The war on drugs empowers police brutality


Mikealla Wegner, Guest Columnist

As one police officer pressed his knee into the neck of George Floyd, another laughed and said, “Don’t do drugs, guys.” 

When police officers raided Breonna Taylor’s home and shot her in her hallway, they did so with a no-knock warrant for suspicion of drugs. 

After being questioned over the murder of Philando Castile, the officer claimed he “feared for his life” because of the smell of marijuana in the victim’s car.

These cases were not outliers. They were not a “poor mistake” or a “bad call of judgment.” In all of these cases, a story much greater than just the individuals themselves were left out for all of America to fight for. The cases of George Floyd, Breonna Taylor and Philando Castile are just three examples among many that highlight the decades-long war on drugs strategy used by authority figures to terrorize, traumatize, and justify violence against Black Americans. 

It’s more than just biased attitudes or racist sentiments, it’s about the complete and utter dehumanization that led to the mass incarceration and unjustifiable violence toward the Black and Latinx community.

In 1971, President Richard Nixon declared drug abuse to be “public enemy number one” and increased public funding for drug control across the country. As a result, tactics such as heightened policing of low income neighborhoods, randomized stop and frisks, mandatory minimums were put in place. 

The Nixon administration’s “war on drugs” was more than just a policy to ensure safety and reduce crime — it was about implementing a system that would continue to suppress and marginalize black Americans while profiting from the ensuing irrational fears and paranoia it created.

Consider Nixon’s policy advisor, John Ehrlichman, when he said, “We knew we couldn’t make it illegal to be either against the war or black, but by getting the public to associate the hippies with marijuana and blacks with heroin, and then criminalizing both heavily, we could disrupt those communities. We could arrest their leaders, raid their homes, break up their meetings, and vilify them night after night on the evening news. Did we know we were lying about the drugs? Of course we did.”

Not all police violence stems from drugs, that seed was planted far before the laws to control narcotics, so ending the war will not create some utopian safe haven for all. However, this system has created an expansion of state powers that ultimately trickles-down to how our law enforcement chooses to govern. According to the Drug Policy Alliance, the fear propagated to Americans about the drug market and rise of violence from drug trades show direct correlations with high police presence in poor communities and increased police budgets.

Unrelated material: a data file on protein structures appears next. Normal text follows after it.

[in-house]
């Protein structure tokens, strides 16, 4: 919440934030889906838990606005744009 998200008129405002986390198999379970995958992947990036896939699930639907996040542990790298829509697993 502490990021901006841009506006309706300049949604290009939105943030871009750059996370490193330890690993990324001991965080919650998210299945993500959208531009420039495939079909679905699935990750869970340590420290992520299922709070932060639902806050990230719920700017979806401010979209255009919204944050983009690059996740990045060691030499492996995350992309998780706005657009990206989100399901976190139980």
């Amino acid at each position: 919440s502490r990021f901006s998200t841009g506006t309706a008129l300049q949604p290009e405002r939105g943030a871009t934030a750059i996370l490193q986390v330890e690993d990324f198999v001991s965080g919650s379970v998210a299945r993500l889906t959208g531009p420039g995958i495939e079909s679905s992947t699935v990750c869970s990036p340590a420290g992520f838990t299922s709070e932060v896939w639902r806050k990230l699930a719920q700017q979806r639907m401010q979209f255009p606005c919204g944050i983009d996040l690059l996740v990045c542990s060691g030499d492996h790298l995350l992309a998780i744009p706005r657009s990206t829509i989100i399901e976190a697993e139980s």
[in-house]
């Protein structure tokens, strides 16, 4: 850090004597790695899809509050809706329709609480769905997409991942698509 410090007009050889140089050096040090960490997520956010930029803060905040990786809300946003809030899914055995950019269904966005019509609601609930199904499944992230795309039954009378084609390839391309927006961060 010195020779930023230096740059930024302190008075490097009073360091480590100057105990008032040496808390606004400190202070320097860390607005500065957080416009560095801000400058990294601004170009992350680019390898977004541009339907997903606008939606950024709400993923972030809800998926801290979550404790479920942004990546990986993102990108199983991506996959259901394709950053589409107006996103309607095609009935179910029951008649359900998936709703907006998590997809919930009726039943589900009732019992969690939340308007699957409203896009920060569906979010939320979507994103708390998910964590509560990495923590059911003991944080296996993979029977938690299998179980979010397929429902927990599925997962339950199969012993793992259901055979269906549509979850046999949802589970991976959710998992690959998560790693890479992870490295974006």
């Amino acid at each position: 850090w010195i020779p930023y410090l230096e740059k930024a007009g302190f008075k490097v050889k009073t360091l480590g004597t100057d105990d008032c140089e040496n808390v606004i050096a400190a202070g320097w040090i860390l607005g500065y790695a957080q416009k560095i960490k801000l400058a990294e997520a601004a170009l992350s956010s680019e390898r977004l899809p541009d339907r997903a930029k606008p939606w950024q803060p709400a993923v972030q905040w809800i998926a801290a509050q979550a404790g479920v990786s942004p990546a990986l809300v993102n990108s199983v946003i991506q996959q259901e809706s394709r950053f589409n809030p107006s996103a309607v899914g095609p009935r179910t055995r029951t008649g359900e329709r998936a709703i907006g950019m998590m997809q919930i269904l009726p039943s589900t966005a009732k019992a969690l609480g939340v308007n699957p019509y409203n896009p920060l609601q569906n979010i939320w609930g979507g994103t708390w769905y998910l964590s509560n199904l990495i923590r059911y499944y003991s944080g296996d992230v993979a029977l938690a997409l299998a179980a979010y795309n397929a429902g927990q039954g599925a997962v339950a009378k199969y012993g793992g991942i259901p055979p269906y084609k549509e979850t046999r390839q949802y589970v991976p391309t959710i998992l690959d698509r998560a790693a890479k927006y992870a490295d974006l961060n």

Some may also argue that covertly racist fears are a thing of the past compared with today’s more “accepting” society, but if that were true, then President Donald Trump wouldn’t have needed to base part of his campaign on building a wall to exploit people’s fears of supposed “rapists” and “drug dealers” entering the country.

The harmful perceptions of what those who use or distribute drugs look like, feeds into the ultra-violence that affects people of color. We can see this through the evidence of data that exists, showing they are more likely to be stopped, frisked, and arrested and twice as likely to receive mandatory minimum sentences for the same crime committed by a Caucasian. The policies enacted by the Nixon administration, and reinforced by every administration since, have created a society ridden with mass incarceration, generational trauma, and psychological warfare.

Stopping the war on drugs won’t put an end to police brutality, but in order to fix our system we need to understand all the different ways that it is broken. For many of us, we will never experience this kind of inequality and brutality so we need to educate ourselves and use our privilege to speak up, even if our voices shake, it’s important to speak up.